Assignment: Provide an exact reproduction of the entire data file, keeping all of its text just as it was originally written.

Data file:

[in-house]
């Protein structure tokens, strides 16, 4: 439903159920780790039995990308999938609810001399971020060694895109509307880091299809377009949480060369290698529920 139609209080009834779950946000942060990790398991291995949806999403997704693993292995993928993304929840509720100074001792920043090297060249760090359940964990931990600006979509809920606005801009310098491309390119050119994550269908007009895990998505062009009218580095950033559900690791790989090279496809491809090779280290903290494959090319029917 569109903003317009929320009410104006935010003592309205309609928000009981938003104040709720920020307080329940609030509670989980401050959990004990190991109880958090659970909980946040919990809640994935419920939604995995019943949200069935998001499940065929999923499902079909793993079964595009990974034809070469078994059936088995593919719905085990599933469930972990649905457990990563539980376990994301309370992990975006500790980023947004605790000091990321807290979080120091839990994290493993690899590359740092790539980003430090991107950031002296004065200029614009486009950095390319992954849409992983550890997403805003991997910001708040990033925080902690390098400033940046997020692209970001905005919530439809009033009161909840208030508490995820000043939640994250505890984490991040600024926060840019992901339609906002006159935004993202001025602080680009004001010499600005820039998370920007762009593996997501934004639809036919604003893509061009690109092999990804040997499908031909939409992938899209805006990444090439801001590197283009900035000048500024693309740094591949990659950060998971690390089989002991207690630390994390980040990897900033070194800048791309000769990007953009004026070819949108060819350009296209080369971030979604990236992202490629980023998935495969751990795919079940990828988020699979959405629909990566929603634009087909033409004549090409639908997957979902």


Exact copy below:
[in-house]
């Protein structure tokens, strides 16, 4: 439903159920780790039995990308999938609810001399971020060694895109509307880091299809377009949480060369290698529920 139609209080009834779950946000942060990790398991291995949806999403997704693993292995993928993304929840509720100074001792920043090297060249760090359940964990931990600006979509809920606005801009310098491309390119050119994550269908007009895990998505062009009218580095950033559900690791790989090279496809491809090779280290903290494959090319029917 569109903003317009929320009410104006935010003592309205309609928000009981938003104040709720920020307080329940609030509670989980401050959990004990190991109880958090659970909980946040919990809640994935419920939604995995019943949200069935998001499940065929999923499902079909793993079964595009990974034809070469078994059936088995593919719905085990599933469930972990649905457990990563539980376990994301309370992990975006500790980023947004605790000091990321807290979080120091839990994290493993690899590359740092790539980003430090991107950031002296004065200029614009486009950095390319992954849409992983550890997403805003991997910001708040990033925080902690390098400033940046997020692209970001905005919530439809009033009161909840208030508490995820000043939640994250505890984490991040600024926060840019992901339609906002006159935004993202001025602080680009004001010499600005820039998370920007762009593996997501934004639809036919604003893509061009690109092999990804040997499908031909939409992938899209805006990444090439801001590197283009900035000048500024693309740094591949990659950060998971690390089989002991207690630390994390980040990897900033070194800048791309000769990007953009004026070819949108060819350009296209080369971030979604990236992202490629980023998935495969751990795919079940990828988020699979959405629909990566929603634009087909033409004549090409639908997957979902």